Newport Harbor was visited by intrepid navigators in the 1500s who were struck by the beauty of Narragansett Bay and its sheltered harbors. In 1639, the city of Newport was founded by 42 colonists seeking personal and religious freedom and the opportunity for commerce and trade via the ocean. The excellent harbor soon became a thriving seaport and by the mid-1700s Newport had swelled to 4600 inhabitants with an equal number of commerce vessels entering and departing our waters.
With sea captains defying British tax collectors and evading detection by the Royal Navy, Rhode Island was the first colony to renounce British rule by declaring independence on May 4, 1776. The British occupation of Newport during the Revolutionary War emptied Newport Harbor of merchant ships and marked the eclipse of Newport as a major international port. Newport was the only port in The Revolution that was host to three fleets, the American 1776, the British 1776-1779, and the French 1780-1783. It is in Newport that the plans for the decisive Battle of Yorktown were drawn up.
During the War of 1812, Oliver Hazard Perry, who had directed the construction of gunboats in Newport, was the victor of the Battle of Lake Erie. His brother, Matthew Perry opened the orts of Japan in 1853 by a show of force in Tokyo Harbor. These brothers often sailed in Newport Harbor as youngsters.
Newport was ‘rediscovered’ in the 19th century, first by southern planters and then by wealthy industrialist seeking sea breezes and a tonic climate during the summer months. Stately hotels and ‘cottages’ were built in Newport and the city was linked to New York by the great steamships of the Fall River Line. Sailing became a desired pastime of the wealthy summer residents. The America’s Cup Races attracted the finest sailors of the world to Newport Harbor for a half century until Australia claimed the ‘auld mug’ in 1983.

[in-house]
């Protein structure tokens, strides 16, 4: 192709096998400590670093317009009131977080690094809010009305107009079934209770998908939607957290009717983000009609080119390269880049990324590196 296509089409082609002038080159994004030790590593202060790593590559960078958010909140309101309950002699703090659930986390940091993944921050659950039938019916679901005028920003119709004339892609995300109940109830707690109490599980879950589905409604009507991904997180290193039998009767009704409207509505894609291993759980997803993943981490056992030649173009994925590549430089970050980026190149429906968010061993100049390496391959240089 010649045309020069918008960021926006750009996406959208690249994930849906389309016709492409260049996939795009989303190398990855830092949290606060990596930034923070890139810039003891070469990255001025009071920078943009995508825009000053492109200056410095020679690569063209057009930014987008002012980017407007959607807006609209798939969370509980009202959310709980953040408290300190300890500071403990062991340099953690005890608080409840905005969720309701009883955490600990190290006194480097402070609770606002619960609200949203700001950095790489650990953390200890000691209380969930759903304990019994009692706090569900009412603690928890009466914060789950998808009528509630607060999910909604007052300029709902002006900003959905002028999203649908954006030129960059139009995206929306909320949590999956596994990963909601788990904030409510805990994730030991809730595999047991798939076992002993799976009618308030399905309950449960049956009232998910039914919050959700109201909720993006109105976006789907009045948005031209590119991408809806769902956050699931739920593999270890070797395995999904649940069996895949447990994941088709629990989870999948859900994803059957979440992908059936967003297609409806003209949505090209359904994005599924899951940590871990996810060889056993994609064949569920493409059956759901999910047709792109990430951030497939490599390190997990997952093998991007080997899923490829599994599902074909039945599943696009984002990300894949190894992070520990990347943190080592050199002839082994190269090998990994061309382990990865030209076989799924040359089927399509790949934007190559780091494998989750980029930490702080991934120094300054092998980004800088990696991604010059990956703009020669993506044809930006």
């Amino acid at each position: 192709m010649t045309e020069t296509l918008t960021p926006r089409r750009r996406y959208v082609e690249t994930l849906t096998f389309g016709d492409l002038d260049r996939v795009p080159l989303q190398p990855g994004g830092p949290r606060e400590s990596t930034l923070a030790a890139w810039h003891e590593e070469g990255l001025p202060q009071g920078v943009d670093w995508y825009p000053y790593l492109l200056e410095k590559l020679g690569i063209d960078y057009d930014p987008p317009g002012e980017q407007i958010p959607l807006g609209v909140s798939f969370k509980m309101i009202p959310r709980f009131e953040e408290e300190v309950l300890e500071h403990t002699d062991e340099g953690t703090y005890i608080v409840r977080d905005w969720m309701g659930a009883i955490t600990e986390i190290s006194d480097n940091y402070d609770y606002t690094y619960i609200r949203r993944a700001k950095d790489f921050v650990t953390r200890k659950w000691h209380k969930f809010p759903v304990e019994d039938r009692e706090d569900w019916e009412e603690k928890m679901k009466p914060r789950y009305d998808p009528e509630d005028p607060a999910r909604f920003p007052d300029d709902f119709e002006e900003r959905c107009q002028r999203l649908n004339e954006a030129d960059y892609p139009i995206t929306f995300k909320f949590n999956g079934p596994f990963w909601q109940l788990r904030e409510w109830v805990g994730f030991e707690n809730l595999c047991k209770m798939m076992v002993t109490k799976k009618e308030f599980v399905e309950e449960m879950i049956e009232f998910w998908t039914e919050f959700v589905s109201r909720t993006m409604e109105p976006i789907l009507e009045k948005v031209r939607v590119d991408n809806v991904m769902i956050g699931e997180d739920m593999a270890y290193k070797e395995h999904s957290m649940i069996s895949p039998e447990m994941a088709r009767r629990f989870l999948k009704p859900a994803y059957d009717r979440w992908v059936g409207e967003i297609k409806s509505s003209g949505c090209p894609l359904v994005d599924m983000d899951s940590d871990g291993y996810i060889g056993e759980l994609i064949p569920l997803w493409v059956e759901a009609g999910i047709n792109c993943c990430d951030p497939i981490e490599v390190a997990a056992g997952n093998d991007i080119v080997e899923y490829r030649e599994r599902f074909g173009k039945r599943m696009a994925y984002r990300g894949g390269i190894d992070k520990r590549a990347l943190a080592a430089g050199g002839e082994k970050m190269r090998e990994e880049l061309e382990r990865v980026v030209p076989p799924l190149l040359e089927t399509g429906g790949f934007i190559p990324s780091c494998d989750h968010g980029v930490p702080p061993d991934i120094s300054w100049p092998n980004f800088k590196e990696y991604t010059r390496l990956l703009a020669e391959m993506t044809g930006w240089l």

Our defense by the sea was early established by Fort Adams (named for President John Adams) with artillery fortifications guarding Newport Harbor while the United States Navy sailed our waters in the harbor and the bay.
During World War II, the Torpedo Station on Goat island was in operation from 1869-1952, manufactured and tested a substantial number of the torpedoes used by our submarine fleet. In the late 1950s two destroyer piers were built to accommodate naval ships homeporting in Newport. The Naval War College, founded in 1884, offers advanced courses for military personnel from the United States and foreign navies and armies in the fundamentals of warfare, international diplomacy and interservice operations.
The Naval War College Museum, inaugurated in 1978, sits high on a hill overlooking Newport Harbor in Founder’s hall on Coasters Harbor Island and features as its themes the history of Naval warfare and the history of the Navy in Narragansett Bay.
The Newport Harbor Waterfront hosts the Museum of Yachting, Sail Newport, The Fort Adams Sailing Association, The New York Yacht Club, and in the harbor, the Rose Island Lighthouse.
Newport Harbor is fortuitously bordered by the Castle Hill Coast Guard Station, Fort Adams, and the continued presence of the United States Navy in Newport.
In addition, commercial maritime ventures lining the harbor include Parascoldolo & Sons, Inc., Aquidneck Lobster Company and the Newport Shipyard.
Vessels in Newport harbor have included ferry boats, coal barges, schooners laden with product, passenger and freight steamers, catboats which served as both working and recreational craft, fishing vessels, twelve meter yachts crewed by those who challenge the sea in pursuit of a dream, United States Navy and United States Coast Guard vessels, the splendid Tall Ships form many nations, and the magnificent sailing and power yachts of yesteryear.
Commercial fishing vessels anchor alongside million dollar yachts and commerce vessels at several downtown docks. Newport Harbor enjoys the diversity of fishing, sailing, regattas, rendezvous’, races and unlimited recreational boating.
In Newport harbor a 12-foot dinghy or a 150-foot tall ship receives a hearty “Welcome!!!”
-by Patience Connerton
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